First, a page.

No significant association was detected between HbA1c deviation and age, gender, weight, height, current BMI status, fasting blood sugar, family history, urban or rural areas, marital status, professional activity, socioeconomic income, type of diabetes, dietary, comorbidities, diabetic complications and housing.
No effect of lockdown on weight (kg) was observed: 72.43 ± 14.83 (pre-lockdown) versus 72.24 ± 14.49 (post-lockdown). On the other hand, we observed a slight decrease in adherence to dietary guidelines from 75.3% (pre-lockdown) to 70.7% (post-lockdown). The majority respected the dietary recommendations during the lockdown period. According to the recommendations of the Francophone Diabetes Society, (minimum level ≥ three times 30 min per week) (Duclos et al. 2013), we also reported a slight drop in the physical activity score (scale from 0 to 10): 5.06 ± 2.41versus 4.19 ± 2.48. Stay-at-home orders have had a negative impact on medical appointments. Only 58% of participants were able to consult their clinician during the confinement compared to the pre-lockdown period (77.3%). Eighty of 150 participants (53.3%) received oral antidiabetic agents, 34% were treated with insulin alone, and 12.7% received insulin and oral antidiabetic drugs. During the lockdown, 20.7% stopped the medication compared to 14.7% in pre-lockdown.An unremarkable change was observed in self-monitoring which increased by 4% (32.7% vs 36.7%) in patients who seldom or never self-monitor. During the lockdown period, 64% of participants declared fasting the holy month of Ramadan. Our study showed that 60.7% were anxious about getting COVID-19. In contrast, only 10% were affected by COVID-19 during confinement (Tables 1 and 3).
No significant association was detected between HbA1c deviation and adherence to the dietary recommendations, physical activity, medical appointments, stopping medication, self-monitoring, fasting, and anxiety about getting COVID-19. However, a significant association was observed of HbA1c deviation with educational level and medical coverage (p = 0.01).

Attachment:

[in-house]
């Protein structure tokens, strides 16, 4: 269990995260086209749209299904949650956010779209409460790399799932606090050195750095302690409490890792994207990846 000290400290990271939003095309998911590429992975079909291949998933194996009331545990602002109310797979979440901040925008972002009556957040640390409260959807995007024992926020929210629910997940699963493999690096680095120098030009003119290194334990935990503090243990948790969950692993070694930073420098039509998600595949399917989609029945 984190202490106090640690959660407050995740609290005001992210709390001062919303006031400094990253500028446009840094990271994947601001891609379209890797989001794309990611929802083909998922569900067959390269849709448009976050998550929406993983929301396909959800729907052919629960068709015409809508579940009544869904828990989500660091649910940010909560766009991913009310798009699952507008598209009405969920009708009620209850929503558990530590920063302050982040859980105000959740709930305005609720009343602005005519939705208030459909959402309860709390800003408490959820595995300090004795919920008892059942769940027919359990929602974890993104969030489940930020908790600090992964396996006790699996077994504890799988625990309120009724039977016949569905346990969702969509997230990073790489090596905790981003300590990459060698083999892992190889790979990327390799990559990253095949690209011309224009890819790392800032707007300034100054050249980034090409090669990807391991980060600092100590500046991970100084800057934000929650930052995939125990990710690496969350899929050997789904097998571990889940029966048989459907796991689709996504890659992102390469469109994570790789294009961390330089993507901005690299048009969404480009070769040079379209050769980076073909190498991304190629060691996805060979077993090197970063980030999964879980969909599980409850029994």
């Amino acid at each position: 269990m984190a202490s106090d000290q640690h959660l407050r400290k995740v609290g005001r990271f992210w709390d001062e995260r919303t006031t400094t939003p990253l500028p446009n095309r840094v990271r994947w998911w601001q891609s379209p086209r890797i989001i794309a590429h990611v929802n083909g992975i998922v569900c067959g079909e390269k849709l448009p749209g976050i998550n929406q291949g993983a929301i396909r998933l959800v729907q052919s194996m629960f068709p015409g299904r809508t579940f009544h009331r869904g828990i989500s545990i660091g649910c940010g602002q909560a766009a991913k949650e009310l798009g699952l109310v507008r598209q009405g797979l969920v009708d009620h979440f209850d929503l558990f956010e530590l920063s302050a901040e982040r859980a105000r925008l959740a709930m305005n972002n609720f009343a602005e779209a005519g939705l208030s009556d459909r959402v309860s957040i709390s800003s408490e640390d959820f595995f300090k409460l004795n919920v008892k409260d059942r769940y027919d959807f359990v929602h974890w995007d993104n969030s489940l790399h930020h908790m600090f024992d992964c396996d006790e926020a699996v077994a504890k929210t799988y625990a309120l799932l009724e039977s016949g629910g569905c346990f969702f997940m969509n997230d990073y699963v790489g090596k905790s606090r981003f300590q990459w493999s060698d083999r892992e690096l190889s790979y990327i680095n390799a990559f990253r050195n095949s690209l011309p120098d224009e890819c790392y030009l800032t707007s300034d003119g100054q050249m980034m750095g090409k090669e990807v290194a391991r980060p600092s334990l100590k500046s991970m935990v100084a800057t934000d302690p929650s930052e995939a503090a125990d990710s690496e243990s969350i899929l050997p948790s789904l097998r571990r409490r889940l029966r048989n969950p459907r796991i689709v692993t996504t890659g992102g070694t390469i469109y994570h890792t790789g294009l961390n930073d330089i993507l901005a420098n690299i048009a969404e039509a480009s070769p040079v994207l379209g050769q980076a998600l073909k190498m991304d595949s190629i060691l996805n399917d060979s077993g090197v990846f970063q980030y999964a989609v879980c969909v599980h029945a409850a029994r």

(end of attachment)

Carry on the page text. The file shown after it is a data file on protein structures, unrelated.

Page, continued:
In our original study, we aimed to assess the COVID-19 lockdown impact on HbA1c levels in Moroccan patients with T1D and T2D. We detected an overall improvement in HbA1c value by the end of lockdown time compared to pre-lockdown period. The pre-lockdown mean ± SD HbA1c was 8.35% ± 1.97 versus 7.97% ± 1.57 after the lockdown. The HbA1c deviation was independent of the age, gender, weight, height, current BMI status, fasting blood sugar, family history, urban or rural areas, marital status, professional activity, socioeconomic income, type of diabetes, dietary, comorbidities, diabetic complications, housing, adherence to the dietary recommendations, physical activity, medical appointments, stopping medication, self-monitoring, fasting and anxiety about getting COVID-19. Our findings are consistent with several studies that demonstrated no effect of the COVID-19 lockdown on HbA1c. A study carried out by Anjana et al. in 2020 revealed an improvement in HbA1c (n = 205 T2D): post-lockdown HbA1c = 7.7 ± 1.7 versus 8.2 ± 1.9%, p < 0.001 (Anjana et al. 2020). A meta-analysis performed by Psoma et al. (2020) showed a decrease in HbA1c (%) (n = 380 T2D): pre-lockdown HbA1c (%) 6.9 ± 1.3 versus post-lockdown HbA1c (%) 6.7 ± 0.9; p = 0.015 (Psoma et al. 2020). A pre- and post-lockdown data from 110 adults with T2D noted no significant change in mean HbA1c (Sankar et al. 2020). Retrospective analysis conducted by Pla et al. (2020) detected an improvement in glycemic control in patients with T1D during COVID-19 lockdown (HbA1c: 7.21 ± 0.78% vs 6.83 ± 0.71%, p = 0.0005). Fernández et al. (2020) detected, after the lockdown, that the mean glucose declined from 166.89 ± 29.4 to 158.0 ± 29.0 mg/dL in patients with T1D (n = 307), and their HbA1c decreased from 7.4 ± 1.0 to 7.1 ± 1.0% (54 ± 10.9 vs 57 ± 10.9 mmol/mol; p < 0.001). In contrary, other studies described a deleterious effect of lockdowns on glycemic control. Recently, Khare and Jindal found a 0.51% increase in mean HbA1c values after home confinement (Khare and Jindal 2021). A study of 101 patients with T2D reported an increase in HbA1c value (from 7.67 ± 1.76 to 8.11 ± 2.48) (Önmez et al. 2020). The reported discoveries, although similar to our present study, demonstrated that the COVID-19 lockdown, regardless of the other risk factors, had no effect on diabetic state and related factors.